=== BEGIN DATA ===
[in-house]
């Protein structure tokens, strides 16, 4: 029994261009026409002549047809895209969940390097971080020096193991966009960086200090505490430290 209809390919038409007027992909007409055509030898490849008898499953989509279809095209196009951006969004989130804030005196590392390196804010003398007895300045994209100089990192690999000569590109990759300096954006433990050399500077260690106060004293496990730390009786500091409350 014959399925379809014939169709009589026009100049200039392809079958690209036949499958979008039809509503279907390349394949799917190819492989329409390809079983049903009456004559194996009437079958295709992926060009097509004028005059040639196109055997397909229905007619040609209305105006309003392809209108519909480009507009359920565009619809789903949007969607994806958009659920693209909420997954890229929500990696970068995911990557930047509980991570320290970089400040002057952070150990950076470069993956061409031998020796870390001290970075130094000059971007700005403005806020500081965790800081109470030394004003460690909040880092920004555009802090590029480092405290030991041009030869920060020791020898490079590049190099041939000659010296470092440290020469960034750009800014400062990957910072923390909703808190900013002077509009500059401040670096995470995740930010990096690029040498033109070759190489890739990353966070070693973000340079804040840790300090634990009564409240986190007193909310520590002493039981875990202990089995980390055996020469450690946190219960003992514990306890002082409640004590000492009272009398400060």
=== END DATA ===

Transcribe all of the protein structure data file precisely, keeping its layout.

[in-house]
């Protein structure tokens, strides 16, 4: 029994261009026409002549047809895209969940390097971080020096193991966009960086200090505490430290 209809390919038409007027992909007409055509030898490849008898499953989509279809095209196009951006969004989130804030005196590392390196804010003398007895300045994209100089990192690999000569590109990759300096954006433990050399500077260690106060004293496990730390009786500091409350 014959399925379809014939169709009589026009100049200039392809079958690209036949499958979008039809509503279907390349394949799917190819492989329409390809079983049903009456004559194996009437079958295709992926060009097509004028005059040639196109055997397909229905007619040609209305105006309003392809209108519909480009507009359920565009619809789903949007969607994806958009659920693209909420997954890229929500990696970068995911990557930047509980991570320290970089400040002057952070150990950076470069993956061409031998020796870390001290970075130094000059971007700005403005806020500081965790800081109470030394004003460690909040880092920004555009802090590029480092405290030991041009030869920060020791020898490079590049190099041939000659010296470092440290020469960034750009800014400062990957910072923390909703808190900013002077509009500059401040670096995470995740930010990096690029040498033109070759190489890739990353966070070693973000340079804040840790300090634990009564409240986190007193909310520590002493039981875990202990089995980390055996020469450690946190219960003992514990306890002082409640004590000492009272009398400060």